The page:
Boris Johnson today said he was “appalled” after two Britons were sentenced to death for fighting Russian forces.
The prime minister made the comments as the British government comes under increasing pressure to secure the release of Aiden Aslin, 28, and Shaun Pinner, 48.
The pair, who were fighting with Kyiv’s forces, were convicted of taking action towards violent seizure of power at a court in the self-proclaimed Donetsk People’s Republic.
A spokesman for the PM said the government was “supporting Ukraine” in its efforts to get the men released and reunited with their families “as quickly as possible”.
He said it was “clear” the men were Ukrainian armed forces members and therefore prisoners war, adding: “The prime minister was appalled at the sentencing of these men.
“He’s been following the case closely and has asked ministers to do everything in their power to try and reunite them with their families as soon as we can.
“We completely condemn the sham sentencing of these men to death. There’s no justification at all for this breach of the protections which they’re entitled to.”
Foreign secretary Liz Truss also raised the issue with her Ukrainian counterpart today.
Aslin’s family have urged Britain and Ukraine to “do everything in their power to have them returned to us safely, and soon” as they insisted the two men “are not, and never were, mercenaries”.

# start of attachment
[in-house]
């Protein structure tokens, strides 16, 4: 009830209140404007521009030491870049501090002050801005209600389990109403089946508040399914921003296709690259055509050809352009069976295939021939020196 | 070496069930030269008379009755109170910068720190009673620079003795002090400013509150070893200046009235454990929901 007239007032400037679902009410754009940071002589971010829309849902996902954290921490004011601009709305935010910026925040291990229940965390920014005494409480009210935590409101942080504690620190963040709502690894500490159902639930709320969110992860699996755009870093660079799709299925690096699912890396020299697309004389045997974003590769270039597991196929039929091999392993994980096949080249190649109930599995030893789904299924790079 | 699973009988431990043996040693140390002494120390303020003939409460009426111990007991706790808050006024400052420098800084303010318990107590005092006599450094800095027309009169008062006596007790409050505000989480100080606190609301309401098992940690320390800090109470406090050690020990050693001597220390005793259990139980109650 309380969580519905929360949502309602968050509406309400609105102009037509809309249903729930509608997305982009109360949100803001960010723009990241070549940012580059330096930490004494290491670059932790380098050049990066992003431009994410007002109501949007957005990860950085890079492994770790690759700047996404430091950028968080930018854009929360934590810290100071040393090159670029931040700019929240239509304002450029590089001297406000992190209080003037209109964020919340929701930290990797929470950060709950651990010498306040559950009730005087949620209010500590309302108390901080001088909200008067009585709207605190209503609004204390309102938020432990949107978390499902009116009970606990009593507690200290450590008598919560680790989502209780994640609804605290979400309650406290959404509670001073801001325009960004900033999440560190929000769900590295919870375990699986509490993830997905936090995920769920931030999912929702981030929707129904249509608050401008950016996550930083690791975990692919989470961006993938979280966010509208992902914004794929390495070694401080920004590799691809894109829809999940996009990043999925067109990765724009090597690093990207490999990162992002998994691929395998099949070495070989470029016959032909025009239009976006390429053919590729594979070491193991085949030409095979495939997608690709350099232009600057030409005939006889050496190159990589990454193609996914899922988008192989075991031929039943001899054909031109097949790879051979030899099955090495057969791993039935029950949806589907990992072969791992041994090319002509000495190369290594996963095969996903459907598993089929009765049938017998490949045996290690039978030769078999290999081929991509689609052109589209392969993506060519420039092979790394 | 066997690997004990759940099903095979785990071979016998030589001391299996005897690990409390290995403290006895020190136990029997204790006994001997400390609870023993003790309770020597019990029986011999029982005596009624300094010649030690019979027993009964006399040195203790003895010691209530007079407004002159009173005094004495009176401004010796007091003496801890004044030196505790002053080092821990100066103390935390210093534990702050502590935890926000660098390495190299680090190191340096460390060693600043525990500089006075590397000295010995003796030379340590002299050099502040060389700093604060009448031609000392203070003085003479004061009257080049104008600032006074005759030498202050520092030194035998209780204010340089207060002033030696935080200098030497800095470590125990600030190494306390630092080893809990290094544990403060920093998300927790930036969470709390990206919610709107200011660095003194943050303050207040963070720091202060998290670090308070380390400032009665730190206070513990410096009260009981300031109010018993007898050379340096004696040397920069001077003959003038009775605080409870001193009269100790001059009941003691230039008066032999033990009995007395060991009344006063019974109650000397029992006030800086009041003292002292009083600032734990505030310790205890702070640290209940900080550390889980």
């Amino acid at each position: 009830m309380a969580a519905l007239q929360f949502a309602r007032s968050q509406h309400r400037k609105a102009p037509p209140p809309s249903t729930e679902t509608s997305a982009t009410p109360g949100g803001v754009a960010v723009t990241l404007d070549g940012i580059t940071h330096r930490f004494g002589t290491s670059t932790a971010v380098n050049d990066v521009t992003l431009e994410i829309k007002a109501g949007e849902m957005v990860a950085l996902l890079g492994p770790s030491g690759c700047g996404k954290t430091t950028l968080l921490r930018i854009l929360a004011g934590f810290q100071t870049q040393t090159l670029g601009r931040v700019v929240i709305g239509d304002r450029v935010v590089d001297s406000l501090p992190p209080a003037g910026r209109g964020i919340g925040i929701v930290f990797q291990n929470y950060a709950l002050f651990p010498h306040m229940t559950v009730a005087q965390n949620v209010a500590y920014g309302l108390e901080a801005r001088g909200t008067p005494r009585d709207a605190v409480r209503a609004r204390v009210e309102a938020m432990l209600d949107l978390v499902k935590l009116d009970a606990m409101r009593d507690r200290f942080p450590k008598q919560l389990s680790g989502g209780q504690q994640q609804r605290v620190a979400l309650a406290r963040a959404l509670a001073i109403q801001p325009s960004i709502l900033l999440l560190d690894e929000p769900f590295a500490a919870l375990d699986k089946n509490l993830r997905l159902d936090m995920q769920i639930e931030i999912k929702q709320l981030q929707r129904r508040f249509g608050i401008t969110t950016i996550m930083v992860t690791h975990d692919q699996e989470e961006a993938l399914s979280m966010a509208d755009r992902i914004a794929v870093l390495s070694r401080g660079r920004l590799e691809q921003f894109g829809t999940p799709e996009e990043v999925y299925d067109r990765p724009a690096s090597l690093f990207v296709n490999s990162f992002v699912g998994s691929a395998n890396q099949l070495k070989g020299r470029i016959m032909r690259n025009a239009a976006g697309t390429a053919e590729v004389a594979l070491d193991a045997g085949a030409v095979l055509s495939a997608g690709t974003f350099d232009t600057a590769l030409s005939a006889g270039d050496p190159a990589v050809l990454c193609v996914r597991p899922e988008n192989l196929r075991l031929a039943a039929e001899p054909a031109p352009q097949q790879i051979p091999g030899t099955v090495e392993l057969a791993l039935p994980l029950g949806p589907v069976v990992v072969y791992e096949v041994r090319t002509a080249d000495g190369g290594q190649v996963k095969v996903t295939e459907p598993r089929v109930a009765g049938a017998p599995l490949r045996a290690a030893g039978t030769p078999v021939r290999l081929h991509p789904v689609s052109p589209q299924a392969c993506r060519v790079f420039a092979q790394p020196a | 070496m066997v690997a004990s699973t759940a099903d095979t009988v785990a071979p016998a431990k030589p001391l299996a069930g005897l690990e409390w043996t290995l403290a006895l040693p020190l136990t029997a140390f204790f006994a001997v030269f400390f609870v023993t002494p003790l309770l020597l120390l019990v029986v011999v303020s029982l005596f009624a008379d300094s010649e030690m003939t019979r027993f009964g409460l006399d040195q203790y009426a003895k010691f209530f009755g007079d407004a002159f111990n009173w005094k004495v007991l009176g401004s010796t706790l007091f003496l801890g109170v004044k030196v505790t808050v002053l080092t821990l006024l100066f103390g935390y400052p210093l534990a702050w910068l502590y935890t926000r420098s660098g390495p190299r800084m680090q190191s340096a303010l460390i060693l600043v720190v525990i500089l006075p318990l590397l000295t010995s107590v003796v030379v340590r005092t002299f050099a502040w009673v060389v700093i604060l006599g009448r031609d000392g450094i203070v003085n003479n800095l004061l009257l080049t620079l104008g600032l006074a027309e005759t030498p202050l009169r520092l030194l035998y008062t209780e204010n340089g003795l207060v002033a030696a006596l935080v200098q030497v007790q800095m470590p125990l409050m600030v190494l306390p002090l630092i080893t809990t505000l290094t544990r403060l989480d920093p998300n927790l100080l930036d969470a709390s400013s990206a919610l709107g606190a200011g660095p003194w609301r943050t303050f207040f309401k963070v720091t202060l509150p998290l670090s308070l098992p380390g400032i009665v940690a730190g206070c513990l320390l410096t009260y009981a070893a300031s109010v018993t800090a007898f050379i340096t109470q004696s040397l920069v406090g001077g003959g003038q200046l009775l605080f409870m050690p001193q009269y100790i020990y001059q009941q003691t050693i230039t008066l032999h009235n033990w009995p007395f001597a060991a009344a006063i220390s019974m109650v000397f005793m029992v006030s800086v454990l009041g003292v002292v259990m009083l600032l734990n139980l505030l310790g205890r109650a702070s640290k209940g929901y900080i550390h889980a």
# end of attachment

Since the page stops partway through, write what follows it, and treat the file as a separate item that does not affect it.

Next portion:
Truss said: “I utterly condemn the sentencing of Aiden Aslin and Shaun Pinner held by Russian proxies in eastern Ukraine.
“They are prisoners of war. This is a sham judgment with absolutely no legitimacy.
“My thoughts are with the families. We continue to do everything we can to support them.”
There were concerns that making their case a bilateral issue between the UK and Russia would assist Moscow in its narrative that the men are “mercenaries” and therefore not entitled to protection under international law.
Britain argues that Aslin, from Newark in Nottinghamshire, and Pinner, from Bedfordshire, are members of the Ukrainian army and should therefore be treated as prisoners of war.
In a statement to the Newark Advertiser, Aslin’s family said: “We love Aiden with all our hearts. He and Shaun, as members of Ukrainian armed forces, should be treated with respect, just like any other prisoners of war.
“They are not, and never were, mercenaries. We hope that this sentence will be overturned and beseech the governments of the UK and Ukraine to do everything in their power to have them returned to us safely, and soon.
“We can only imagine what they are going through right now.”
A third man, Moroccan national Saaudun Brahim, was convicted alongside Aslin and Pinner.
The men were accused of being “mercenaries” after fighting with Ukrainian troops.
The court where they were sentenced, which is not internationally recognised, is in the pro-Russian so-called Donetsk People’s Republic.
Interfax, a Russian news agency, claimed the men would be able to appeal against their convictions.
Aslin and Pinner were both members of regular Ukrainian military units fighting in Mariupol, the southern port city which was the scene of some of the heaviest fighting since Vladimir Putin’s invasion of Ukraine.
Tory former minister Robert Jenrick, who represents the constituency where Aslin lived, called for the Russian ambassador to the UK to be summoned to the foreign office.
It comes after a friend of Aslin said the death sentences will “invigorate” those still resisting Russia’s advances.